The European Union and the U.S. will weigh further sanctions against Russia’s economy and Ukrainian separatists, after the reported movement of tanks, artillery and combat troops into eastern Ukraine.
Representatives of the EU’s 28 member states and the U.S. are meeting today in Brussels to discuss imposing new penalties on individuals or on the Russian economy for the country’s interference in Ukraine, according to diplomats close to the talks.
While no consensus has been reached yet, officials will prepare options for an EU foreign ministers meeting in Brussels on Nov. 17, when the group could move to expand penalties, said the diplomats, who spoke on condition of anonymity because they weren’t authorized to be quoted.
“The situation on the ground is very tense,” Ukrainian Foreign Minister Pavlo Klimkin said in an interview with Bloomberg Television today. Asked whether he expects an attack, Klimkin said: “We are of course prepared.”
Klimkin said that de-escalation and a real political solution are needed.
“We have seen columns of Russian equipment, primarily Russian tanks, Russian artillery, Russian air-defense systems and Russian combat troops entering into Ukraine,” U.S. Air Force General Philip Breedlove, NATO’s top military commander, told reporters in Bulgaria. “We do not have a good picture at this time of how many. We agree that there are multiple columns that we have seen.”
Hours later, Russia’s defense minister announced yesterday that his country will send long-range air patrols as far as the Gulf of Mexico and the eastern Pacific Ocean.
Despite a cease-fire agreement signed Sept. 5 in Minsk by both sides, Ukraine’s government and pro-Russian separatists in the country’s east accuse each other of preparing a fresh military assault. The conflict in Ukraine has claimed 4,000 lives since fighting began in mid-April, in what’s become the worst geopolitical standoff between Russia and its former Cold War foes since the Iron Curtain fell 25 years ago.
Ukraine, a former Soviet republic, says Russian President Vladimir Putin is fueling unrest to thwart its efforts to deepen ties with the EU. Putin says he supports expanded rights for Russian speakers in Ukraine and denies that his country is involved militarily.
Nationalist sentiment has stoked the Russian leader’s popularity at home since the conflict began. Stephen Sestanovich, a former top Russia policy maker at the U.S. National Security Council and State Department, said it remains to be seen whether sanctions will persuade Putin to stop his interference in Ukraine.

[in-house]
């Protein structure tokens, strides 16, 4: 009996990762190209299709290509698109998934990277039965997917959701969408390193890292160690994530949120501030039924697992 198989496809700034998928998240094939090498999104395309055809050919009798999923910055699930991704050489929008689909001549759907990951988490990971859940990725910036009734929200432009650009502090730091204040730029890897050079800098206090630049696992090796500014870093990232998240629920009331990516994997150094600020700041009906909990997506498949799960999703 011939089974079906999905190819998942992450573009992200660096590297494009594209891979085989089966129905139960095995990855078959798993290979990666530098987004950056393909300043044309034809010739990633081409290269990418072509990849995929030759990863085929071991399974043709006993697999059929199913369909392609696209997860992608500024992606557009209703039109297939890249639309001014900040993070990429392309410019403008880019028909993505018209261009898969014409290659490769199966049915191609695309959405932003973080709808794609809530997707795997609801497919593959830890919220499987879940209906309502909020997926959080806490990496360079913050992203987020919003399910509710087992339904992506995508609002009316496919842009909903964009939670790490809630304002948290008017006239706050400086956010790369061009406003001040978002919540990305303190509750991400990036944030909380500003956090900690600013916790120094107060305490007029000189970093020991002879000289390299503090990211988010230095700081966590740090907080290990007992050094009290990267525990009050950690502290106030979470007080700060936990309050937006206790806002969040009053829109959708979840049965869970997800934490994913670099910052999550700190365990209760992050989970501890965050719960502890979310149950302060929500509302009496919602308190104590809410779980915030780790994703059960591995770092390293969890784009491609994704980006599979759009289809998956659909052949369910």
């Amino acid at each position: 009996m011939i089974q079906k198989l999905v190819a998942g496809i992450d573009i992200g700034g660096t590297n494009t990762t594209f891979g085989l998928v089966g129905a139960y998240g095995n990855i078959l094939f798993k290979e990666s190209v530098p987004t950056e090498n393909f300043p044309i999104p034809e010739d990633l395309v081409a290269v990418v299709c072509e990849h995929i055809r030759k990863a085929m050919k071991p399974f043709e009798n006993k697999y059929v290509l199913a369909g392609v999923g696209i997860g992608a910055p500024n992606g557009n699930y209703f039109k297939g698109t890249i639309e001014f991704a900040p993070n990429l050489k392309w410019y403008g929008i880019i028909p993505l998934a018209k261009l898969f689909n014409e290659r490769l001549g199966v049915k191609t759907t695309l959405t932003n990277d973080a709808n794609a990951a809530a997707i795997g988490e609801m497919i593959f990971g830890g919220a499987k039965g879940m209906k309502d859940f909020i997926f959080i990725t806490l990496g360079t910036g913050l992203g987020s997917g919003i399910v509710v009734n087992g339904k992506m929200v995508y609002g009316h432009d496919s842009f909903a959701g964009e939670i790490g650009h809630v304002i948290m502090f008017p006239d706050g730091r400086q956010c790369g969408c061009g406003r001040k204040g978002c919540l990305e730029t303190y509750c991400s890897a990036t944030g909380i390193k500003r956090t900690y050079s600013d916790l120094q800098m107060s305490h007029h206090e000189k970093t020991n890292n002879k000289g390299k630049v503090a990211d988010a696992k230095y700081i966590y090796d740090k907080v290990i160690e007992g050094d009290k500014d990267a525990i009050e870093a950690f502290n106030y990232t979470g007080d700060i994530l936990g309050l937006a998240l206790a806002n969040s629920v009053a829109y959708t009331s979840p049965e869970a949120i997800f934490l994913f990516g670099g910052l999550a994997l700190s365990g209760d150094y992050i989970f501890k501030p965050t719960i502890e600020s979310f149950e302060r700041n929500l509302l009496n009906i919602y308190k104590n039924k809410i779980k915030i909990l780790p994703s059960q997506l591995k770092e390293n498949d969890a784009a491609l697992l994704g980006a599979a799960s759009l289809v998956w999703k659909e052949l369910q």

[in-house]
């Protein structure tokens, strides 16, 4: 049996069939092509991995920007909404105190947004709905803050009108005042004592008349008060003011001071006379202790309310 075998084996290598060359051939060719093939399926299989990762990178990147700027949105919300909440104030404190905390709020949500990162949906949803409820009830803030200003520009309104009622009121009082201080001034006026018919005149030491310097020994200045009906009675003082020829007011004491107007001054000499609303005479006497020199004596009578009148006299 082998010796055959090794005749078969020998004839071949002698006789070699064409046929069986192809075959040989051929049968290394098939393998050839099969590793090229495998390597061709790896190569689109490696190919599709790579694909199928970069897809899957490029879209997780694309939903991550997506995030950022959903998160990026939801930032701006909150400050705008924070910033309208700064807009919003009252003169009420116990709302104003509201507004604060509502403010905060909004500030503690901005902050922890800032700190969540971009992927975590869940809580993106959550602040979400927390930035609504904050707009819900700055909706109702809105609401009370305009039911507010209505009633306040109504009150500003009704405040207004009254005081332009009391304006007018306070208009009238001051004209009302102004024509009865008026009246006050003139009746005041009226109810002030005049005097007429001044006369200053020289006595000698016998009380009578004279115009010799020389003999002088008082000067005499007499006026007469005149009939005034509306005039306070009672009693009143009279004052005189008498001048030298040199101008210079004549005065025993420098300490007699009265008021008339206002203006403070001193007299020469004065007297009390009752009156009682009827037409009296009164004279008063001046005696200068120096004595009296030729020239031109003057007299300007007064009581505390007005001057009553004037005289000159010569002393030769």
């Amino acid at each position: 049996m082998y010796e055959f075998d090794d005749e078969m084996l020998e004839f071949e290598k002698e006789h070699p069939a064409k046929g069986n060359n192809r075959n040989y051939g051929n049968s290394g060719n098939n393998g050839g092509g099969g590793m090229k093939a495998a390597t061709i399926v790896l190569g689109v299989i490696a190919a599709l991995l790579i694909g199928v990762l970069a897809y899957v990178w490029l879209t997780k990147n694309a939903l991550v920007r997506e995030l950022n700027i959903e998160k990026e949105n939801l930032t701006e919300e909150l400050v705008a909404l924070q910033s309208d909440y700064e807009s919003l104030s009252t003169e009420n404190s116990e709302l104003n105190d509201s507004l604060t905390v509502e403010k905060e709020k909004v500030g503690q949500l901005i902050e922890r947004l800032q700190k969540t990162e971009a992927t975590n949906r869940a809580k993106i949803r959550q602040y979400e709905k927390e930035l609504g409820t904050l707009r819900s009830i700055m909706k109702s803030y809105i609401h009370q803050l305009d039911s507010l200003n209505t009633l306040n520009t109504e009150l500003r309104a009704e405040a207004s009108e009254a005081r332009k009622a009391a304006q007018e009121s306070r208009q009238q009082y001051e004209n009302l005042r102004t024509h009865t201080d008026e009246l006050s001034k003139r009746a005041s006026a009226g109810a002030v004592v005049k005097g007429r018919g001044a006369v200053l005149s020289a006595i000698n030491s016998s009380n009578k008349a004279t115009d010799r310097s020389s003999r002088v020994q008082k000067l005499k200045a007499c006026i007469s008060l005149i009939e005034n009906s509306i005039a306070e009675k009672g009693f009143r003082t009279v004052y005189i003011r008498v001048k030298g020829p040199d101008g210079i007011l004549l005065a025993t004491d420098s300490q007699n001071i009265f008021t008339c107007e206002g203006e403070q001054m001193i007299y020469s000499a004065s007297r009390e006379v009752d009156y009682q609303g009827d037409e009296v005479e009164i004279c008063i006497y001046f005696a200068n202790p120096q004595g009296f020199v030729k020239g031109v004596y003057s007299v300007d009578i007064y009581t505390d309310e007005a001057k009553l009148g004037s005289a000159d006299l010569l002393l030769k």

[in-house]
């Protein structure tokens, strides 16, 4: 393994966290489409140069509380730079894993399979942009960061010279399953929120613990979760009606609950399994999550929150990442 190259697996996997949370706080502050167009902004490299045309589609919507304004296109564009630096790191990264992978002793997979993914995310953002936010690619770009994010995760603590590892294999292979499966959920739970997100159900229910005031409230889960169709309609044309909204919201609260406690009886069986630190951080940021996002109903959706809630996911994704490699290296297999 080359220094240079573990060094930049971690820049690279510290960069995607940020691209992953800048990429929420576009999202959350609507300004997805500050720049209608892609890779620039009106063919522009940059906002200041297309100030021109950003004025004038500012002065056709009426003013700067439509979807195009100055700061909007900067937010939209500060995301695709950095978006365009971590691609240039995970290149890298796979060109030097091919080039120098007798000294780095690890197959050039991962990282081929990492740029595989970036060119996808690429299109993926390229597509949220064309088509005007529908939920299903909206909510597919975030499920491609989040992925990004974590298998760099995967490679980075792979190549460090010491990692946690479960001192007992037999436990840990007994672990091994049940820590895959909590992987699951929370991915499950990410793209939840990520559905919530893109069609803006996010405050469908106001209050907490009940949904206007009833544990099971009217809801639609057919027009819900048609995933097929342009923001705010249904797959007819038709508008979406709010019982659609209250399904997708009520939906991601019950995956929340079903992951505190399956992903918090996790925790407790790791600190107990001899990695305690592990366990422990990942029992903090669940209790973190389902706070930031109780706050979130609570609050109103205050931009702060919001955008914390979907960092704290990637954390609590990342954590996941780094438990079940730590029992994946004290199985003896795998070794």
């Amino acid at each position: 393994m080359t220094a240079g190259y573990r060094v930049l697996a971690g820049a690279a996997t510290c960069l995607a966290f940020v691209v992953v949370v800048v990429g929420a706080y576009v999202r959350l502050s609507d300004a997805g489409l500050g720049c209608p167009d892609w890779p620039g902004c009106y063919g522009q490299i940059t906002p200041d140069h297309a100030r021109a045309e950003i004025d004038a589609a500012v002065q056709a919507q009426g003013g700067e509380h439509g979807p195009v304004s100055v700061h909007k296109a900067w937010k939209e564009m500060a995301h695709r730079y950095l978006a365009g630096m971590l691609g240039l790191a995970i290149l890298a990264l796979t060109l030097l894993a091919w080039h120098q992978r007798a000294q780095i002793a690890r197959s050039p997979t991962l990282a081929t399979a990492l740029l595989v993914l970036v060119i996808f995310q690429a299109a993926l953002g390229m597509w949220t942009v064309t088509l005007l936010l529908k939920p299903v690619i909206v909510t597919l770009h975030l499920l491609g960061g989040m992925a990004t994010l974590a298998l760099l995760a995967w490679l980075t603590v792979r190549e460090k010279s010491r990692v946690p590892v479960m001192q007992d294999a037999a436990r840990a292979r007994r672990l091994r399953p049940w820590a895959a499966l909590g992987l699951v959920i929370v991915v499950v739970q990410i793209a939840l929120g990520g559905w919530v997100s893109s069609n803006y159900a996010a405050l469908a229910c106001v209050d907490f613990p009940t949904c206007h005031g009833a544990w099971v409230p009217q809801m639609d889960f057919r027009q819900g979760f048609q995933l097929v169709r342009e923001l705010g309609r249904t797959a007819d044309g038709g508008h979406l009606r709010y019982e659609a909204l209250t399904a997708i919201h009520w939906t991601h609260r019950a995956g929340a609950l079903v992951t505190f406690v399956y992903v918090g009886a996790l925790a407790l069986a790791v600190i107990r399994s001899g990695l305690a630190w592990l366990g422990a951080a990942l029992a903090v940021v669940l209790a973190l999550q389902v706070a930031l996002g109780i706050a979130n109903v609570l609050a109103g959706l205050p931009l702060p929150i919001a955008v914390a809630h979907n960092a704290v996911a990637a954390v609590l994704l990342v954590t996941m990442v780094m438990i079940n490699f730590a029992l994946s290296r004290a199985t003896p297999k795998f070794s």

“No one knows the answer to that question, but Russians are really beginning to ask it in a more nervous way because the impact of sanctions is becoming clearer and more real,” Sestanovich, now a professor at Columbia University in New York, said on Bloomberg Television yesterday.
At an emergency meeting of the United Nations Security Council meeting on Ukraine yesterday, U.S. Ambassador Samantha Power said Russia “talks of peace, but it keeps fueling war” in Ukraine. “What we need to do is keep ratcheting up the pressure” on Russia until it “chooses the path of de-escalation.”
When officials from the EU and U.S. meet in Brussels today, they’ll be considering options to tighten the economic noose, according to the diplomats close to talks. The likeliest first step, they said, is to blacklist Ukrainian separatists and Russians involved in the Nov. 2 elections in eastern regions, which the Ukrainian government considers illegitimate.
A second possibility is broadening the existing sanctions on Russia’s financial, defense and energy industries by banning business with additional companies or further tightening limits on EU or U.S. involvement in those sectors, they said. A third, though unlikely, possibility would be to expand sanctions to sectors that are as yet untouched, the officials said.
The aim of any new sanctions would be to pressure Ukrainian rebels and Russia to implement the Sept. 5 cease-fire, the diplomats say. Another issue officials will study is extending the EU sanctions beyond their scheduled expiration next year.
State Department spokeswoman Jen Psaki confirmed yesterday that the U.S. and its European allies are “prepared to broaden and deepen existing sanctions.”
As Ukraine’s leaders warned that the conflict in the east has returned to the brink of open war, Russian Defense Minister Sergey Shoigu said his country’s military will start conducting regular long-range air patrols along Russia’s borders and U.S. coasts and over the Arctic Ocean.
Army Colonel Steve Warren, a Pentagon spokesman, downplayed the significance of such Russian patrols, saying Russian Navy vessels have patrolled the Gulf of Mexico in the past. Warren said every nation has the right to conduct operations in international waters and international airspace. “We conduct operations in international waters, international airspace, as well,” he said.
“What’s most important is that nations who conduct these types of operations in international air and sea conduct them in accordance with international standards and that they conduct them safely,” he said.
In Moscow, Russian Defense Ministry spokesman Igor Konashenkov said there’s no evidence confirming the North Atlantic Treaty Organization’s assertion that Russia has sent troops into Ukraine, news service RIA Novosti said.
If Russia did move in troops “it would be another example of Russia’s blatant disregard for international law,” Warren told reporters in Washington.
Warren said today that next month an Air Force F-16 fighter unit will be training with the Estonian air force in an exercise that practices close air support tactics.
With the conflict pushing the hryvnia weaker and spurring inflation, Ukraine raised its discount rate by 1.5 percentage point to 14 percent, the highest level since 2014, the central bank said in a statement yesterday.